The Woman With the Cure is well-written, inspiring, and motivating historical fiction about polio pandemic and the woman who found the cure for it.
The Woman With the Cure by Lynn Cullen
Publication Date : February 21, 2023
Publisher : Berkley
Read Date : February 28, 2023
Genre : Historical Fiction
Pages : 400
Tea for this book : Green Tea
Disclaimer – Many thanks to the publisher for eARC via NetGalley.
This post contains affiliate links.
She gave up everything— and changed the world.
A riveting novel based on the true story of the woman who stopped a pandemic, from the bestselling author of Mrs. Poe.
In 1940s and ’50s America, polio is as dreaded as the atomic bomb. No one’s life is untouched by this disease that kills or paralyzes its victims, particularly children. Outbreaks of the virus across the country regularly put American cities in lockdown. Some of the world’s best minds are engaged in the race to find a vaccine. The man who succeeds will be a god.
But Dorothy Horstmann is not focused on beating her colleagues to the vaccine. She just wants the world to have a cure. Applying the same determination that lifted her from a humble background as the daughter of immigrants, to becoming a doctor –often the only woman in the room–she hunts down the monster where it lurks: in the blood.
This discovery of hers, and an error by a competitor, catapults her closest colleague to a lead in the race. When his chance to win comes on a worldwide scale, she is asked to sink or validate his vaccine—and to decide what is forgivable, and how much should be sacrificed, in pursuit of the cure.
historical fiction about polio pandemic
The Woman With the Cure is inspiring historical fiction based on race to find the cure for polio and a female doctor who dedicated her life to fight against polio and had been the backbone to the discovery of the polio vaccine.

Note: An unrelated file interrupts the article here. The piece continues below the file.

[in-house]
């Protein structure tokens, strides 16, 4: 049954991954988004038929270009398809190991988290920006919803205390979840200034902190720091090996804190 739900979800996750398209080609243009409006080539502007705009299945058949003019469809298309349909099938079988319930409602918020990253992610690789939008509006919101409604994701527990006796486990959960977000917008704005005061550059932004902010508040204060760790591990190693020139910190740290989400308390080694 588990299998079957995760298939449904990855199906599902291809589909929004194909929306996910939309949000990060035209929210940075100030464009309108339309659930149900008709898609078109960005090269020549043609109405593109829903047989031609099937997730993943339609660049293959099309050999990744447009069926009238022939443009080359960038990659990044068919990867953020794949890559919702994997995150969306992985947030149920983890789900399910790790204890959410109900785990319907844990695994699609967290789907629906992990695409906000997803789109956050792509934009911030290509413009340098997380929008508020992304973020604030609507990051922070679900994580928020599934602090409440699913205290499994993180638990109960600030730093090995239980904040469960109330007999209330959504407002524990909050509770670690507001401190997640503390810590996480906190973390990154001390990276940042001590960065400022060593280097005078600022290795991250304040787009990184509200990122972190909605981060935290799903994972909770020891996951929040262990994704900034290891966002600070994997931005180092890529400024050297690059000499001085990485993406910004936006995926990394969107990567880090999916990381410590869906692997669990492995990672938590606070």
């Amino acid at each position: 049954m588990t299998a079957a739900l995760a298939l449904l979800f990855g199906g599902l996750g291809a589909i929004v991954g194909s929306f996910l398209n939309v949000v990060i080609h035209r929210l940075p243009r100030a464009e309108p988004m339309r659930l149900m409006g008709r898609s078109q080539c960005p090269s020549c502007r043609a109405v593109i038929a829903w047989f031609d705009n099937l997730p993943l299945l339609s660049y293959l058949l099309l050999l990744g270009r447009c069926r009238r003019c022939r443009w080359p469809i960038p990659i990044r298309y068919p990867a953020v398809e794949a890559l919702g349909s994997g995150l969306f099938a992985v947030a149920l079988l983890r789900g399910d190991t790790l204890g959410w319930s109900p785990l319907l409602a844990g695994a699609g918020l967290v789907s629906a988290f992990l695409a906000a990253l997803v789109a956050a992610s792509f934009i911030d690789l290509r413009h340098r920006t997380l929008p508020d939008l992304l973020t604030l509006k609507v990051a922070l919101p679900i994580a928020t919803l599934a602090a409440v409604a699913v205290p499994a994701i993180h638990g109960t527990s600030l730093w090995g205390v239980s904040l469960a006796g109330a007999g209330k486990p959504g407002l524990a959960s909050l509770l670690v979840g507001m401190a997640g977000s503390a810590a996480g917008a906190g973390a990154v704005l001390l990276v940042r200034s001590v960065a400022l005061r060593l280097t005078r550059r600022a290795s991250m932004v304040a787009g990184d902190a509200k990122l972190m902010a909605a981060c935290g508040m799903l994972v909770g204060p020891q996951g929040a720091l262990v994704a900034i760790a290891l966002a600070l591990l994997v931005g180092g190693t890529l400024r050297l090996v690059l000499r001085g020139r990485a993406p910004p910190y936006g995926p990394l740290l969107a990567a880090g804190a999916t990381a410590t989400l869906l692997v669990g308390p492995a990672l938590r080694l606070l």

Before starting this book I never heard about Dr. Dorothy Horstmann and only two names pop up when we search about Polio Vaccine, Jonas Salk and Albert Sabin. There is no mention of Dorothy Horstmann who discovered how Polio travels from blood to the nervous system that causes paralysis which has been most important to make vaccines.
It’s sad to see Bodin’s name for the same discovery even though he and Dorothy presented their research at the same time but it’s Bodin who gets the name and fame for what was initially Dorothy’s ideas who couldn’t work on her theory earlier as male-dominated field refused to fund her theory and research.
Spanning from 1940 to 1960 The Woman With the Cure covers– the beginning of the Polio outbreak in the U.S. that kept worsening over time until the vaccine was discovered, how Dorothy entered in the medical field, did her residency in Nashville where she first met Dr. Sabin, how she got fellowship at Yale where her actual fight against Poliovirus began along with her struggle at every step of her life and how long it took her to climb ladders in a male-dominated scientific field that took too long to appreciate her mind and knowledge and still not to fullest.
We also get a glimpse of Dorothy’s personal life, her relationship with her parents, her childhood and how she found love that stayed second to her love to conquer disease.
The horrors, and fears of children and parents, the frustration of scientists not being able to figure out how to stop Polio, and different variants of Polio popping up its head in every season taking more and more lives and all of these in the middle of WWII, attack on Pearl Harbor, Hiroshima and Nagasaki, America’s tense relationship with Russia… It was all sad and poignant to read about people losing their lives not just to war but to disease for two whole decades.